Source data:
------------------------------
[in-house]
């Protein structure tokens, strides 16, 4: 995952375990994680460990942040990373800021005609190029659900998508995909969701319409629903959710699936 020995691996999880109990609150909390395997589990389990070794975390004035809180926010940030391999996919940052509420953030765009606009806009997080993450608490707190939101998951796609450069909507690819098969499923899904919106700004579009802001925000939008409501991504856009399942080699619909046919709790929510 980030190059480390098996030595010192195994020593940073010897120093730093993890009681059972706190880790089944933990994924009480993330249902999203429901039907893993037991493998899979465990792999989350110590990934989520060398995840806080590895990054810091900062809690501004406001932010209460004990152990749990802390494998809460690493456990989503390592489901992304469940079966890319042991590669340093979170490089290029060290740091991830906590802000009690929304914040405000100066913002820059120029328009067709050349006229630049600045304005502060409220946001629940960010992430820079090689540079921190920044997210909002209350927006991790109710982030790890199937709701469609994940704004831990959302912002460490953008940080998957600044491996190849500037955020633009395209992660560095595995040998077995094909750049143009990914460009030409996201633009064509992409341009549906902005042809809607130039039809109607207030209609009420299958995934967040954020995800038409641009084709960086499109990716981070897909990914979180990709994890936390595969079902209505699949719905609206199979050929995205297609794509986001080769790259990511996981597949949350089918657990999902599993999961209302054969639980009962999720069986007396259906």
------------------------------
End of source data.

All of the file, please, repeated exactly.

[in-house]
């Protein structure tokens, strides 16, 4: 995952375990994680460990942040990373800021005609190029659900998508995909969701319409629903959710699936 020995691996999880109990609150909390395997589990389990070794975390004035809180926010940030391999996919940052509420953030765009606009806009997080993450608490707190939101998951796609450069909507690819098969499923899904919106700004579009802001925000939008409501991504856009399942080699619909046919709790929510 980030190059480390098996030595010192195994020593940073010897120093730093993890009681059972706190880790089944933990994924009480993330249902999203429901039907893993037991493998899979465990792999989350110590990934989520060398995840806080590895990054810091900062809690501004406001932010209460004990152990749990802390494998809460690493456990989503390592489901992304469940079966890319042991590669340093979170490089290029060290740091991830906590802000009690929304914040405000100066913002820059120029328009067709050349006229630049600045304005502060409220946001629940960010992430820079090689540079921190920044997210909002209350927006991790109710982030790890199937709701469609994940704004831990959302912002460490953008940080998957600044491996190849500037955020633009395209992660560095595995040998077995094909750049143009990914460009030409996201633009064509992409341009549906902005042809809607130039039809109607207030209609009420299958995934967040954020995800038409641009084709960086499109990716981070897909990914979180990709994890936390595969079902209505699949719905609206199979050929995205297609794509986001080769790259990511996981597949949350089918657990999902599993999961209302054969639980009962999720069986007396259906």